A really fascinating book by Marianne Hirsch, which has been pivotal in my current direction of my project. I think to understand what it is that I am doing through these conversations with my grandmother is a really important thing to do as I move through the FMP module. I think postmemory is such an interesting subject and not one that is widely talked about in contemporary photography as much as memory is. One point that really interests me as I start this book is the idea that “photographs promote forgetting…” (Hirsch, 2013) Do we rely on images to remember past events? in a sort of dont worry its on camera sort of way. One thing that I have picked up on before in the surfaces and strategies module when I first really started to look at the act of remembrance is the example of the mass amount of phone cameras pointing at the stage at a music concert or in the theatre. Everyone has this need to record but to the detriment of actually seeing it with heir eyes and remembering it. We now rely on these tools for remembering things, with more and more memories sitting on a cloud somewhere. This idea also paves the way for the way family albums are passed from generation to generation. In years to come it will be a grandparent clicking on a share link button somewhere to show the grandchildren the photos from their childhood.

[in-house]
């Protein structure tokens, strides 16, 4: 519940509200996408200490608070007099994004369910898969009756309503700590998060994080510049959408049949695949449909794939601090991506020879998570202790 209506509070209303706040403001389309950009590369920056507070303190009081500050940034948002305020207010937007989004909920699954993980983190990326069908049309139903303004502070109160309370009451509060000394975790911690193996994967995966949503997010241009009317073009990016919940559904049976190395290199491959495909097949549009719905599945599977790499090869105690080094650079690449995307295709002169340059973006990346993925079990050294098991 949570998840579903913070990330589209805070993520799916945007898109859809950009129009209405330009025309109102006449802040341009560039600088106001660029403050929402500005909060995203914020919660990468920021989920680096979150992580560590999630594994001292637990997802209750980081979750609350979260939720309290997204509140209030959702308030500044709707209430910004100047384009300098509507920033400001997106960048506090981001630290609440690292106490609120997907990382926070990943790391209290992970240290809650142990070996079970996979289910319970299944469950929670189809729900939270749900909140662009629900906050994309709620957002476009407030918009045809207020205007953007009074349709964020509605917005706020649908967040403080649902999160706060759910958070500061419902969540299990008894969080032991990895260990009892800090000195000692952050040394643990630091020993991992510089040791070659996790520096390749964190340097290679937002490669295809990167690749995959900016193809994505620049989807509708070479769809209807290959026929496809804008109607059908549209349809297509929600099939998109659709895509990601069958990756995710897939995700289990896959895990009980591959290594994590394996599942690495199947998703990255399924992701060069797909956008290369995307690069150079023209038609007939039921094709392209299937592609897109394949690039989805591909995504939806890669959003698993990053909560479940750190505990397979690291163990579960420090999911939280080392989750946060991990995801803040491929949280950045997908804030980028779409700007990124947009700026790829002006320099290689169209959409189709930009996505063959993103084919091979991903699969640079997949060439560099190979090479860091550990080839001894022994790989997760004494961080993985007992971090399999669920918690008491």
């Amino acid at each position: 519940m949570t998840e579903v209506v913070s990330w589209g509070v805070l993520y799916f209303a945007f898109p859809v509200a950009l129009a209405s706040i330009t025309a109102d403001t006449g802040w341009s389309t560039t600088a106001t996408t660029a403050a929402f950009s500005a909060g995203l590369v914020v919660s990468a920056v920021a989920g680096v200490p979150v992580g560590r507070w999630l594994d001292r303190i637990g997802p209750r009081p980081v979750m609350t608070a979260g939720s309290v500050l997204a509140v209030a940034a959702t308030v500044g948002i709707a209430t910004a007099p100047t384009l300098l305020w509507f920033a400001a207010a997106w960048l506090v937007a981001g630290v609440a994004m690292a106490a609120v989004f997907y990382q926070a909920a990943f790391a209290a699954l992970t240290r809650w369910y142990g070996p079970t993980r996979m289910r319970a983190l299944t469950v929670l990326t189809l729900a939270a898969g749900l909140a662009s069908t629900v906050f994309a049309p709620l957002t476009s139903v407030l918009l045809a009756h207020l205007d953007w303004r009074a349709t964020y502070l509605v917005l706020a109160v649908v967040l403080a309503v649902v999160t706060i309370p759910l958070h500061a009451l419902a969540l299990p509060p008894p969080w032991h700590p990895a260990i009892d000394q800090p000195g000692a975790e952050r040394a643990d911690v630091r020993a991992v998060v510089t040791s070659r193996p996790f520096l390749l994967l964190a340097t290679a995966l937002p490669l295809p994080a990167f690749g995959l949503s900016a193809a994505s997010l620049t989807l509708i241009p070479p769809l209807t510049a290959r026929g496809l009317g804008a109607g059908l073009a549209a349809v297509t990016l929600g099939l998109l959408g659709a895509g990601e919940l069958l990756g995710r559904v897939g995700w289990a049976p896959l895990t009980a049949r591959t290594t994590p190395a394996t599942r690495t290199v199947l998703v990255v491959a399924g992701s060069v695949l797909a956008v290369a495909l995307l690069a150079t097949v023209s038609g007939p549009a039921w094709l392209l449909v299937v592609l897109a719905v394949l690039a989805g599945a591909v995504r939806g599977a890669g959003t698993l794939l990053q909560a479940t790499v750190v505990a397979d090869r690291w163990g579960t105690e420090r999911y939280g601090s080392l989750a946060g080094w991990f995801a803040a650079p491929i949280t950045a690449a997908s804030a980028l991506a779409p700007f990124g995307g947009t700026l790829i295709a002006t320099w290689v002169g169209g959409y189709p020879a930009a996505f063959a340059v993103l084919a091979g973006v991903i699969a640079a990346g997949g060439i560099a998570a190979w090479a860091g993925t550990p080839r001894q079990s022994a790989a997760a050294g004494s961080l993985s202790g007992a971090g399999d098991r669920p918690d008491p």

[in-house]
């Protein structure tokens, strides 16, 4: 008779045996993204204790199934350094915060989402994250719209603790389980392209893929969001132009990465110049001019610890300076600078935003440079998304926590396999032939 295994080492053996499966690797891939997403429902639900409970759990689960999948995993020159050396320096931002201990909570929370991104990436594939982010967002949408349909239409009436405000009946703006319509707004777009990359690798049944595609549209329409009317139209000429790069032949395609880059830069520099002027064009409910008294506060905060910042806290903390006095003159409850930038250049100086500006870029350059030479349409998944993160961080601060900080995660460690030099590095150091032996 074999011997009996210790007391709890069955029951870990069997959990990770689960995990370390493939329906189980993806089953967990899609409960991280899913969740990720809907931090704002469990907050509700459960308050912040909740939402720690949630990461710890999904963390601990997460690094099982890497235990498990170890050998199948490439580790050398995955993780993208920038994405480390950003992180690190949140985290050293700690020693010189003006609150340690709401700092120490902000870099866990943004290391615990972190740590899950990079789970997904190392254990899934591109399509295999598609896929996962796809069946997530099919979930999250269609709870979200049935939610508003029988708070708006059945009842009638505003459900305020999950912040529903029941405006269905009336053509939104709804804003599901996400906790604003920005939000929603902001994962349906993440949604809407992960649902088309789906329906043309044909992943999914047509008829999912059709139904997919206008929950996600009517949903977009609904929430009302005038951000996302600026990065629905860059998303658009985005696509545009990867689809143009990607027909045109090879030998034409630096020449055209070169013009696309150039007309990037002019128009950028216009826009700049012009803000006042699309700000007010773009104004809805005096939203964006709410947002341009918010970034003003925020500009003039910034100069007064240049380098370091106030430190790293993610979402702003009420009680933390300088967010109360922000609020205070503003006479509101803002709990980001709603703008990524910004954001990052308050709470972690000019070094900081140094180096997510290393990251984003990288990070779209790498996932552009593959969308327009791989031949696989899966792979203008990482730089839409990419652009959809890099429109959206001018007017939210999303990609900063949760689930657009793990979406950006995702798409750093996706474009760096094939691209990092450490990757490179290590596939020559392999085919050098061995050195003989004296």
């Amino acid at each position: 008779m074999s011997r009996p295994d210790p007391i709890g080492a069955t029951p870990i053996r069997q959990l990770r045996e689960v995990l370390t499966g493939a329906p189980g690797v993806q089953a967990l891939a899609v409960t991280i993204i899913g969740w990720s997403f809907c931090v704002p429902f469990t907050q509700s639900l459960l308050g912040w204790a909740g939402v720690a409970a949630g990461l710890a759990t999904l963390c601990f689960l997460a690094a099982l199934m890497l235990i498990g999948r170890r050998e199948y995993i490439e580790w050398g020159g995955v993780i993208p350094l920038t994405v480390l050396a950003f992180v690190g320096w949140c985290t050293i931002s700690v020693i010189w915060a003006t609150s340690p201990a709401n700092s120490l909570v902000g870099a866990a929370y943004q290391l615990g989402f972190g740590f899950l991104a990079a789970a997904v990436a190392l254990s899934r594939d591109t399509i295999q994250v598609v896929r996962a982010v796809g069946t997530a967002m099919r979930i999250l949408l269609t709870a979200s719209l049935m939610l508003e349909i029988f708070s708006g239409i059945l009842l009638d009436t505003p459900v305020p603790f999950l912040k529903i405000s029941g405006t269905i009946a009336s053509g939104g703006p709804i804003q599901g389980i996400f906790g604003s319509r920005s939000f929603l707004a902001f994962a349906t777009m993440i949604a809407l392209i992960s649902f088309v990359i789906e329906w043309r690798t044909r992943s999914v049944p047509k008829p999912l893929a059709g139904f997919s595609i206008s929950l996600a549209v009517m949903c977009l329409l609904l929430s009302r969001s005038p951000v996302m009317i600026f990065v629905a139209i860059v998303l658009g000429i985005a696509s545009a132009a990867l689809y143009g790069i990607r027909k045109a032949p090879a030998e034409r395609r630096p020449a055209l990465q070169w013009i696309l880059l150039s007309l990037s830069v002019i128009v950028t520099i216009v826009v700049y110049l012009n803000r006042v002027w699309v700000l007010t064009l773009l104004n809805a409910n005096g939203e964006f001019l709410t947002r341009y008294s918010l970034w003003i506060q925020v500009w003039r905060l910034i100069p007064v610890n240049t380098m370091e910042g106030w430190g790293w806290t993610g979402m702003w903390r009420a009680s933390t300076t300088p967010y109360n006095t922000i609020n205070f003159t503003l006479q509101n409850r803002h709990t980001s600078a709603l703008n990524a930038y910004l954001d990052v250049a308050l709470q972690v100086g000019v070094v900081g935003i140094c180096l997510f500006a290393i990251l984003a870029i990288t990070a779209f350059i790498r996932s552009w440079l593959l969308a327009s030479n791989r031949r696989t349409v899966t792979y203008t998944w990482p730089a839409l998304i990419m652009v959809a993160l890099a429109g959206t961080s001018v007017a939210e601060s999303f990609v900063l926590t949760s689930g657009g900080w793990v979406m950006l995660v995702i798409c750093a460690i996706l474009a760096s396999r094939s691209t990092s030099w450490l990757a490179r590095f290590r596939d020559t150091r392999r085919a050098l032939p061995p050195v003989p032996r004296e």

Back to Postmemory then. Thinking about it in terms my own motivations to understand it, Postmemroy to me appears to be evidenced all round us. I have listened to countless stories of trips to Israel that my grandparents have taken over the years on pilgrimage, and have been on one of those pilgrimages but I in some ways remember the other ones too. I remember when Sue talks about certain people being there or when this or that happened as if I was there. Have I inherited those memories? passed down to me like the physical family album is..?